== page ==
Advocaat

From The Jolly Contrarian
Jump to navigation Jump to search
People Anatomy

A spotter’s guide to the men and women of finance.


Index — Click ᐅ to expand:

Get in touch
Comments? Questions? Suggestions? Requests? Sign up for our newsletter? Questions? We’d love to hear from you.
BREAKING: Get the new weekly newsletter here Old editions here

Not a lawyer, even in Holland, unless she has got so far through the booze cabinet that all is left is egg brandy.

Advocaat is a dun-coloured dutch liqueur made from a blend of hen egg yolks, aromatic spirits, sugar, and brandy. You might think a mildly alcoholic drink that looked like puss would be something you’d try once, in the nineteen seventies, in Amsterdam, and would now exist only in nostalgia shows, but somehow it has survived and you can buy it, even in Tesco, to this very day.

Once upon a time — in fairness, it was the seventies — it was so popular in Yorkshire that it generated litigation so powerful that it developed the modern law of passing windoff.

In Erven Warnink BV v J Townend & Sons (Hull) Ltd [1979] AC 731Let me Google that for you, Townend, from Hull, basically ripped off Advocaat creating a tipple he called “Keeling’s Old English Advocaat”,[1] only using normal eggs and Cyprus wine. Now if you are like me you will have just executed a double take, for if common sense and logic was the sole determinant of the market’s direction, surely Mr Townend would, now, be the sort of fellow whose fate survivor bias fails to take account, and the world would be still slightly muddled about the limits of a passing off action.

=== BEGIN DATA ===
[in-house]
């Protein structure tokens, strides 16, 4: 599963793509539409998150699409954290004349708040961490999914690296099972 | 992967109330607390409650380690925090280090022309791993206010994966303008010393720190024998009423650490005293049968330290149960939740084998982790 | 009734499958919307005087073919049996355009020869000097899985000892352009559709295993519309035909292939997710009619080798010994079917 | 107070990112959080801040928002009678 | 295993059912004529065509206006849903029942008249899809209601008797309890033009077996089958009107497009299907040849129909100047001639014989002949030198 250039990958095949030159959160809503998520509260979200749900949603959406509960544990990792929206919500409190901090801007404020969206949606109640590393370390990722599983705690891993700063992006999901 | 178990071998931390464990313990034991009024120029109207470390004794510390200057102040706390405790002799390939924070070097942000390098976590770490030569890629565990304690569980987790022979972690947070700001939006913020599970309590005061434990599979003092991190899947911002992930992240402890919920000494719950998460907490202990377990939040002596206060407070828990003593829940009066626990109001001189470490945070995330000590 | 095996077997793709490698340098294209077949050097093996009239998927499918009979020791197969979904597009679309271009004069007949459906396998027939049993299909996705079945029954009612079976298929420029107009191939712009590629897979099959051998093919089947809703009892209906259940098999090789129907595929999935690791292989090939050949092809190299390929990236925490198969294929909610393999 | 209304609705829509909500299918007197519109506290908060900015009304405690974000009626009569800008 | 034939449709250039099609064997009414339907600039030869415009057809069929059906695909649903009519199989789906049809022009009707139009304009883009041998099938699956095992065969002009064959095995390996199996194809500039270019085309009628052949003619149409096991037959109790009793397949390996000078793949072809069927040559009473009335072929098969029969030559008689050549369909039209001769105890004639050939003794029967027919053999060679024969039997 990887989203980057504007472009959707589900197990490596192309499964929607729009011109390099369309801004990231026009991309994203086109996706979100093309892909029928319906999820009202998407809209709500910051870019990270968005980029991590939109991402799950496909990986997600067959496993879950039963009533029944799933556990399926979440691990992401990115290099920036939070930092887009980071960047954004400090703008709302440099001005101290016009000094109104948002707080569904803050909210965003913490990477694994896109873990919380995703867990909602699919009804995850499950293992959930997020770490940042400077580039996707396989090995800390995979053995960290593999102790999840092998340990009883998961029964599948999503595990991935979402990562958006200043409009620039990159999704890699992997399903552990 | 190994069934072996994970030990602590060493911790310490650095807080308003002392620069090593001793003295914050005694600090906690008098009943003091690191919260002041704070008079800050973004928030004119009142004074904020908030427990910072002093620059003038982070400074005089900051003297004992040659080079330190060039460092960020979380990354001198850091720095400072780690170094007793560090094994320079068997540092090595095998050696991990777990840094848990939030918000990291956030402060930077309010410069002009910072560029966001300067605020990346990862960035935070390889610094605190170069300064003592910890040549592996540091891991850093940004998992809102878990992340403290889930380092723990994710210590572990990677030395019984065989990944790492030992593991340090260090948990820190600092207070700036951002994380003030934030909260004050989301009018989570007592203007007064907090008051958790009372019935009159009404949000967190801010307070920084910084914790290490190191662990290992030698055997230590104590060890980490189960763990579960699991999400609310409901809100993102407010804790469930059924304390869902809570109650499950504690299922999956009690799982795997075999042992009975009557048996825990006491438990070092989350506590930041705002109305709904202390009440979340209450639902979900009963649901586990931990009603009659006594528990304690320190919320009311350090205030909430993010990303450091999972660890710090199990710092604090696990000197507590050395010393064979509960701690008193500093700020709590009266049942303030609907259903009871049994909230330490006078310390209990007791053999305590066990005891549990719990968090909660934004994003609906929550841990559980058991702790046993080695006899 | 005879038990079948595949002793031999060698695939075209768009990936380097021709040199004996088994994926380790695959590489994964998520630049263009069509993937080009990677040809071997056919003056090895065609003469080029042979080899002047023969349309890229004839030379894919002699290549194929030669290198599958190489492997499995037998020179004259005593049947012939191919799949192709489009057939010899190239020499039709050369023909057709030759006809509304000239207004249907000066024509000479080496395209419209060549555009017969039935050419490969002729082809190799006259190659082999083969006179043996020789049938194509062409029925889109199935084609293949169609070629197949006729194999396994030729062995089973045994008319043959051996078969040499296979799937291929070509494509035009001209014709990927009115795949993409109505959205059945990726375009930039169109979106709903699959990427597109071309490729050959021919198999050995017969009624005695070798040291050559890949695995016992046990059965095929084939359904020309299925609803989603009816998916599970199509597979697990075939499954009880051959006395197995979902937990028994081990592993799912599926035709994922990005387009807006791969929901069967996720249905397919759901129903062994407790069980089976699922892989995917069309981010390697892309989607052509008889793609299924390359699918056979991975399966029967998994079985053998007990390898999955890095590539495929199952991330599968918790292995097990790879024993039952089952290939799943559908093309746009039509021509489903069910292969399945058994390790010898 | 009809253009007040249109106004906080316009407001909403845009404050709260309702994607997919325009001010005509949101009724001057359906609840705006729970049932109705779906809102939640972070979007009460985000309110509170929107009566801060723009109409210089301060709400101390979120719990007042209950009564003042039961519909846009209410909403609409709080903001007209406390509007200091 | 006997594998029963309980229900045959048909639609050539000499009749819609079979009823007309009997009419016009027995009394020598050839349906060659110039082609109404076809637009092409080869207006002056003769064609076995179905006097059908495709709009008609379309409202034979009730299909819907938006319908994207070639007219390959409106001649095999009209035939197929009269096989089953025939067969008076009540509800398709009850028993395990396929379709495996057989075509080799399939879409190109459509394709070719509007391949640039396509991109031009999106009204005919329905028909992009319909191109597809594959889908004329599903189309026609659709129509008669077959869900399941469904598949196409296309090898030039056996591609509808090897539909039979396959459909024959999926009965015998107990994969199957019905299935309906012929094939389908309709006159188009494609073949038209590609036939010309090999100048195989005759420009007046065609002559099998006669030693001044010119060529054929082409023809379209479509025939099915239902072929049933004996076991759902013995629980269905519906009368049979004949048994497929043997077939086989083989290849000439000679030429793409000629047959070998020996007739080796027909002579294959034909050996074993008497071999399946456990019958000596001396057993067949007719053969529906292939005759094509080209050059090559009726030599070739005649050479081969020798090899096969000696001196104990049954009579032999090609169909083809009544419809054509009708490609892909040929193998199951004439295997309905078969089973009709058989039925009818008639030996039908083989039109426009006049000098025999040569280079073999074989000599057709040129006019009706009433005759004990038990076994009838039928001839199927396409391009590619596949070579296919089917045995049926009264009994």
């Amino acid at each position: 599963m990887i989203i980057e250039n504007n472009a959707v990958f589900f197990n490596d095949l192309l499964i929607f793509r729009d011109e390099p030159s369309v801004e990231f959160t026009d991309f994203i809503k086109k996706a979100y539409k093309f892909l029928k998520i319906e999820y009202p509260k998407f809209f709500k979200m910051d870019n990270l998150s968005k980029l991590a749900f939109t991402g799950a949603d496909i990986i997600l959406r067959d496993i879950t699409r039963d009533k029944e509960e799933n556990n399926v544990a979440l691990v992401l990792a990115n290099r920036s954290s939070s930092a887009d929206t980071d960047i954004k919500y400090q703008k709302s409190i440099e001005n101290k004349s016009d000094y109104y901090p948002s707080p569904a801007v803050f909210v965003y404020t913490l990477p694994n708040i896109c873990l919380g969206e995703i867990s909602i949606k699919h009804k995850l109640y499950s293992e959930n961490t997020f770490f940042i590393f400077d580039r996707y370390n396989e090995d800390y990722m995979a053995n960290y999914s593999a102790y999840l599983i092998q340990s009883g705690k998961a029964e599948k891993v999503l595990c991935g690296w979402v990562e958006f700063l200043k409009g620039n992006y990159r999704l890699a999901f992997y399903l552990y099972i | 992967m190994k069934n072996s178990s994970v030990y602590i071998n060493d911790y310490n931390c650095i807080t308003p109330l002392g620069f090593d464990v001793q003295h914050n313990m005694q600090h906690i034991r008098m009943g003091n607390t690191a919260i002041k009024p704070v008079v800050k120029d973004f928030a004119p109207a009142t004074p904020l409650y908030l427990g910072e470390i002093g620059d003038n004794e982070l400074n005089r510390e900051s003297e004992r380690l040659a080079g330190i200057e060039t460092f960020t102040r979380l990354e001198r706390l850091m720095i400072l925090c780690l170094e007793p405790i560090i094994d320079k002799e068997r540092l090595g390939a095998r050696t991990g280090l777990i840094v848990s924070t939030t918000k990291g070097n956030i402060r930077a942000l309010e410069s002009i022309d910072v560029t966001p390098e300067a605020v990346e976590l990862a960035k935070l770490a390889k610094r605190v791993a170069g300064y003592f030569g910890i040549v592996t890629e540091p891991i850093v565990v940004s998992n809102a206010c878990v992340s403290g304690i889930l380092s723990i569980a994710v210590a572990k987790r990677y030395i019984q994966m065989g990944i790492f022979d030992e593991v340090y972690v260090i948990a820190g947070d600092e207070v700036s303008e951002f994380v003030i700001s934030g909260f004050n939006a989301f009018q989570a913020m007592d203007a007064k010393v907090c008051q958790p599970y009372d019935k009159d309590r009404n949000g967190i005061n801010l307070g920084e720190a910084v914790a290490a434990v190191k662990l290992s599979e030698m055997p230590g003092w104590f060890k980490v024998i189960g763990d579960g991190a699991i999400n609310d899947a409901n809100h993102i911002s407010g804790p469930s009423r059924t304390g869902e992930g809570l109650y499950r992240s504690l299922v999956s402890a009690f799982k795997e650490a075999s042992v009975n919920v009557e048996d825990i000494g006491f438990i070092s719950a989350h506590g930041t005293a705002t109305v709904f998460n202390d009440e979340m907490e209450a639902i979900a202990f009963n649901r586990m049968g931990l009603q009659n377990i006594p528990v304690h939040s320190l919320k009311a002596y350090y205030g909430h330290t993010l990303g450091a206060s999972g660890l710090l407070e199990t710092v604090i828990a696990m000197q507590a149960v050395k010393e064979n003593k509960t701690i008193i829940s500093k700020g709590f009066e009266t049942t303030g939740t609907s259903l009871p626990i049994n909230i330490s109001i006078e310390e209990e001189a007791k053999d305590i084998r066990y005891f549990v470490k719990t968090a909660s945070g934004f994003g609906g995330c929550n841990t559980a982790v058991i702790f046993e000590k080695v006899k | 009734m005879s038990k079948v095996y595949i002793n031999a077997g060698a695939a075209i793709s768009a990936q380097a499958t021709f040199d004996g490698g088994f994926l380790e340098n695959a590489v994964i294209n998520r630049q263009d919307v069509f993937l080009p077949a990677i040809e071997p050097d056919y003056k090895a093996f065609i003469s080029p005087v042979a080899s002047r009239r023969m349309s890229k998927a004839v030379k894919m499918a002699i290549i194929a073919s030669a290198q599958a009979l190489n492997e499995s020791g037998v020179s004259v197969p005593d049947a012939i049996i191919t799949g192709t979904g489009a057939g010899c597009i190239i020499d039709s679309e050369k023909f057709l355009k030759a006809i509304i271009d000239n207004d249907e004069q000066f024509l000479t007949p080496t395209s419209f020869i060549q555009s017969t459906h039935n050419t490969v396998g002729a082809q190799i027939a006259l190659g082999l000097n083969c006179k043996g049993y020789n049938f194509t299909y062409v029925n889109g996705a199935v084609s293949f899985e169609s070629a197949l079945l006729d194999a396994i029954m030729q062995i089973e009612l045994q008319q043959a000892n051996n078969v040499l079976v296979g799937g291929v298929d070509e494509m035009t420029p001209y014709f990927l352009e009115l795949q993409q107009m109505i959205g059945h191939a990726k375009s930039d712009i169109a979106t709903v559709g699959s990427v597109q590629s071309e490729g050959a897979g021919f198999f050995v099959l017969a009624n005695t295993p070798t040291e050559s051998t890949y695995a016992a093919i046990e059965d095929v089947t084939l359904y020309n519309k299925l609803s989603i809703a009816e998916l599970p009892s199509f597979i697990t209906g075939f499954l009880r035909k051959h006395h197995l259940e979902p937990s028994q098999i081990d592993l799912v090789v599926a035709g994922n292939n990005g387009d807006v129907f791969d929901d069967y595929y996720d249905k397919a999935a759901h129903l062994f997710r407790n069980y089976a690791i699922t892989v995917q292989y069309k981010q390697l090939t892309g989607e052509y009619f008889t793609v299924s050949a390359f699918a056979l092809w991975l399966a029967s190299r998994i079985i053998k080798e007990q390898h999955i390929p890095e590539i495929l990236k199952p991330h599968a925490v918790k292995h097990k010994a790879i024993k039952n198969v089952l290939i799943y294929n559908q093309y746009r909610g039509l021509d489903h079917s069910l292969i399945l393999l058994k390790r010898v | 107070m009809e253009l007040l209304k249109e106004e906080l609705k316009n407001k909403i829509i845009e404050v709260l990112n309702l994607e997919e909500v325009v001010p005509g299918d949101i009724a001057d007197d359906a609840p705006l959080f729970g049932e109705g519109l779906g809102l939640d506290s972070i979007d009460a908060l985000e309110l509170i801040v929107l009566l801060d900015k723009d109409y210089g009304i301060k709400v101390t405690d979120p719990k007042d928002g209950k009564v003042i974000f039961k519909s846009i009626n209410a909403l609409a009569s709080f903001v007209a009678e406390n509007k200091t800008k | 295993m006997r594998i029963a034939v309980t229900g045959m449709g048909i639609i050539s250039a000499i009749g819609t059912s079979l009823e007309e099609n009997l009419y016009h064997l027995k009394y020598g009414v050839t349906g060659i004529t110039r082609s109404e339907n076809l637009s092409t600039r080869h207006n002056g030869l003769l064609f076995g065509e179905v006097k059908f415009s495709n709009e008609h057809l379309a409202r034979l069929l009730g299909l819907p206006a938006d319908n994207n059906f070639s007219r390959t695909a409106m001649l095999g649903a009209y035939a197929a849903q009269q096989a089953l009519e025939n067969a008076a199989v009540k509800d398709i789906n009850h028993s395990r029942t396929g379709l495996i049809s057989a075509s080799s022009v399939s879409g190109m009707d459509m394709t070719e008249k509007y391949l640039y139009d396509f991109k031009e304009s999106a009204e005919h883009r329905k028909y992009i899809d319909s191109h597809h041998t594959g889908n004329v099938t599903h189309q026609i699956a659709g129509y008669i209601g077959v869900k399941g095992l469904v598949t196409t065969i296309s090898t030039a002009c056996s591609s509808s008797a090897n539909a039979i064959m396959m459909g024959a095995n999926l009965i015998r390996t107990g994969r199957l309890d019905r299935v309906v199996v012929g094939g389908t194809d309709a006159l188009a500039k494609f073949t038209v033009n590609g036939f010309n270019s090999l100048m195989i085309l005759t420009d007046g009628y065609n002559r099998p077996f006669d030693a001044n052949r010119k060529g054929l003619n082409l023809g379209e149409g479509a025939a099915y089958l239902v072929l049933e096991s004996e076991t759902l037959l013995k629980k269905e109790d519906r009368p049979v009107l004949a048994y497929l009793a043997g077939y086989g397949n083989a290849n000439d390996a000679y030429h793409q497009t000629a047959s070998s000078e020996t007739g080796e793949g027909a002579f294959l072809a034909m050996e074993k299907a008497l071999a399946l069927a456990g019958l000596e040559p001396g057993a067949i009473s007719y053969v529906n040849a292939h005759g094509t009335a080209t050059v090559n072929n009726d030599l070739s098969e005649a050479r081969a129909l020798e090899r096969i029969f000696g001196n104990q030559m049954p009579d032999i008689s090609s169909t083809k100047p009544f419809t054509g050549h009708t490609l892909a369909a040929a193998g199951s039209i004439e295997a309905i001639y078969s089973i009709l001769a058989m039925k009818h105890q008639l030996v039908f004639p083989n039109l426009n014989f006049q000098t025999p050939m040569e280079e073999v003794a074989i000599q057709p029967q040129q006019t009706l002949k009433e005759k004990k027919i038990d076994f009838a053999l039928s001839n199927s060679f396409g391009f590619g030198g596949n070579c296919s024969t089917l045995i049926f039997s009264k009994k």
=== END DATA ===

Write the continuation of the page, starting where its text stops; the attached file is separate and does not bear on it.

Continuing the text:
But no: seemingly the people of East Riding acquired a taste Townend’s sludge, and this came to the attention of Warnink who owned the Advoccat trademark. He took to the courts and eventually found Lord Diplock in the Court of Appeal, who, in finding for the Dutchman, established five criteria for a claim of “extended” passing off. There must be (1) a misrepresentation, made (2) by a trader in the course of trade, (3) to prospective consumers of his goods or services, which is both (4) calculated[2] to injure the business or goodwill of another merchant, and (5) in fact actually does so.

This has subsequently been simplified a bit, but not in amusing circumstances, so if you want to know more about that, you’ll have to Google it. Reckitt & Colman Products Ltd v Borden [1990] 1AllER 893Let me Google that for you

See also

References

  1. How something called “advocaat” counts as “Old English” is a fit subject for a short debate. If he’d called it “Keeling’s Old English Advocate” (a) he might have got away with it, and (b) might have shifted a few units to people mistaking it for some kind of microbrewed beer. I rather like the sound of a pint of Keeling’s Old English Advocate, and sorely regret there isn’t one to be had.
  2. i.e., likely.